Valerie Steele’s career was transformed after her study of corsets. The subject of corsets and their cultural implications was an epiphany to Steele. “I read two articles in a scholarly feminist journal that argued about the meaning of the Victorian corset. Was it oppressive to women or liberating?” says Steele. “It was just as though a light bulb went on. I had gone to graduate school to do cultural and intellectual history-and I suddenly realized that fashion was part of culture and I could do fashion history.” Steele will give a fun, innovative and academic perspective on undergarments for women. The Corset: A Cultural History, is a work that details her findings from two decades of research.
Valerie Steele is the director and chief curator of the Museum at the Fashion Institute of Technology in New York City.  Steele has organized more than 20 exhibitions since 1997, including: Shoe Obsession, Daphne Guinness, Gothic: Dark Glamour, Love and War: The Weaponized Woman, and The Corset. She is also the founder in chief and editor of Fashion Theory: The Journal of Dress, Body & Culture.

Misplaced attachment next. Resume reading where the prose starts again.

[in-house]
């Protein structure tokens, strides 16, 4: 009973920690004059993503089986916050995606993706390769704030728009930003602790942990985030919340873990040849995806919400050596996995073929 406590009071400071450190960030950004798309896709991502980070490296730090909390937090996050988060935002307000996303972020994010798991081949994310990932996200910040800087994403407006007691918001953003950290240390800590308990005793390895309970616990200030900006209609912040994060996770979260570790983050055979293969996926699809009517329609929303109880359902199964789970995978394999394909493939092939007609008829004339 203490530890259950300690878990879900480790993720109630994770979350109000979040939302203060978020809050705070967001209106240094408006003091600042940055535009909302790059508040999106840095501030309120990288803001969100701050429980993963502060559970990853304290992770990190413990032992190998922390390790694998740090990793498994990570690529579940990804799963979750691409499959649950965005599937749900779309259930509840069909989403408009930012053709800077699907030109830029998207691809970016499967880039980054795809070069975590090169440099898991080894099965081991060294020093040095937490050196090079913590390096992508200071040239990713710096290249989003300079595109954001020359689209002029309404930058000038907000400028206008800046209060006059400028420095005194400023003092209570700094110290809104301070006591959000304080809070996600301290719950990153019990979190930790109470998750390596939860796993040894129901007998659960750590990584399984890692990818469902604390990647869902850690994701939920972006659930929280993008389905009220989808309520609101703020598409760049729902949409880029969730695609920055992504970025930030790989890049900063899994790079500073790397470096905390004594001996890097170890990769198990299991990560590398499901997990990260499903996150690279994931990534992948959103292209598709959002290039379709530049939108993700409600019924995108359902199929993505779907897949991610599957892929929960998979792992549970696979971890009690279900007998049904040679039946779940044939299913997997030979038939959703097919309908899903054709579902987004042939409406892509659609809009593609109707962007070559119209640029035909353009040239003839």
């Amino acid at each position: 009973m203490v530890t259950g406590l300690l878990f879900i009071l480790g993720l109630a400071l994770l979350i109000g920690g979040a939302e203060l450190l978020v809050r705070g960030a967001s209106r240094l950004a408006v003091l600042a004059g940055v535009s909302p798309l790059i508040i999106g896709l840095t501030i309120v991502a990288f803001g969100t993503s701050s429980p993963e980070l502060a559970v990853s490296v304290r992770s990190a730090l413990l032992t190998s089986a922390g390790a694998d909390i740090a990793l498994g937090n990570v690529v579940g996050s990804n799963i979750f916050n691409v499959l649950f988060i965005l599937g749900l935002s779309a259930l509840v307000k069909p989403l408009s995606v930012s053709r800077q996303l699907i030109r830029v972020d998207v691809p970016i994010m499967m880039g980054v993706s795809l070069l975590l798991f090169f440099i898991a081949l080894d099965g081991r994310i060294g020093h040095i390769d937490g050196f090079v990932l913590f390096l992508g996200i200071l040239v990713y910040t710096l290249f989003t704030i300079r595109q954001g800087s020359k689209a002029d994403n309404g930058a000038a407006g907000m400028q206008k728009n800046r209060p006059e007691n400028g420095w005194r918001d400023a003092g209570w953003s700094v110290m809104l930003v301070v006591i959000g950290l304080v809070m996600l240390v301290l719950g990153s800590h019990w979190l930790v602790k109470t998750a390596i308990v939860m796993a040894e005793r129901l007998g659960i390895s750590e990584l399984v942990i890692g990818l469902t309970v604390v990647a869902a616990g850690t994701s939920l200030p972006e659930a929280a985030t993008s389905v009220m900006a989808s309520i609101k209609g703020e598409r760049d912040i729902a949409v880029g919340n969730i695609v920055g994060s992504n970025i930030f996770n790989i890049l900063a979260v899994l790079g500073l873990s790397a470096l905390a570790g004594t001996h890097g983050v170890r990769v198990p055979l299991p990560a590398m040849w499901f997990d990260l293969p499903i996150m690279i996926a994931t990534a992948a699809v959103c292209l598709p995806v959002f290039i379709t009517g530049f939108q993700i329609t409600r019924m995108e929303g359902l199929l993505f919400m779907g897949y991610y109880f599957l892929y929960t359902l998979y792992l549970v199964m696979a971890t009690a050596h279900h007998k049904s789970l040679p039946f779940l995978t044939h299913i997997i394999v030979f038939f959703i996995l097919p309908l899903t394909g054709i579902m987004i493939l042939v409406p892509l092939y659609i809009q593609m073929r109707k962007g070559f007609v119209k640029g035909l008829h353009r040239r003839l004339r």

Steele explains the history of the corset and how it has evolved over time. “I worked off and on for 20 years on the history of the corset, and all of that passionate research went into the exhibition which interrogated myths like the 16-inch waist or the idea that only ladies of the leisure class wore corsets. The exhibition also explored how diverse fashion designers have re-envisioned the corset in many different ways: as a symbol of erotic femininity, a trope of Victorianism, a sign of the sexually dominant woman, an image of the wounded body.”
Steele has been called the “Freud of fashion” for her study and analysis of the meaning of clothing and its place in culture and in the Washington Post, Steele was described as one of “fashion’s brainiest women.” Steele has a Ph.D. from Yale University. She has authored and co-authored more than a dozen books, including, Fashion Designers A-Z: The Collection of the Museum of F.I.T.,  and Women of Fashion: 20th Century Designers, and Japan Fashion Now.
Steele has been instrumental in creating the modern field of fashion studies and in raising awareness of the cultural and social significance of fashion. Please join us for what promises to be a stimulating and informative lecture.
 
The Mark and Mary Goff Fiterman Lecture Series is presented by the Friends of the Institute and Mia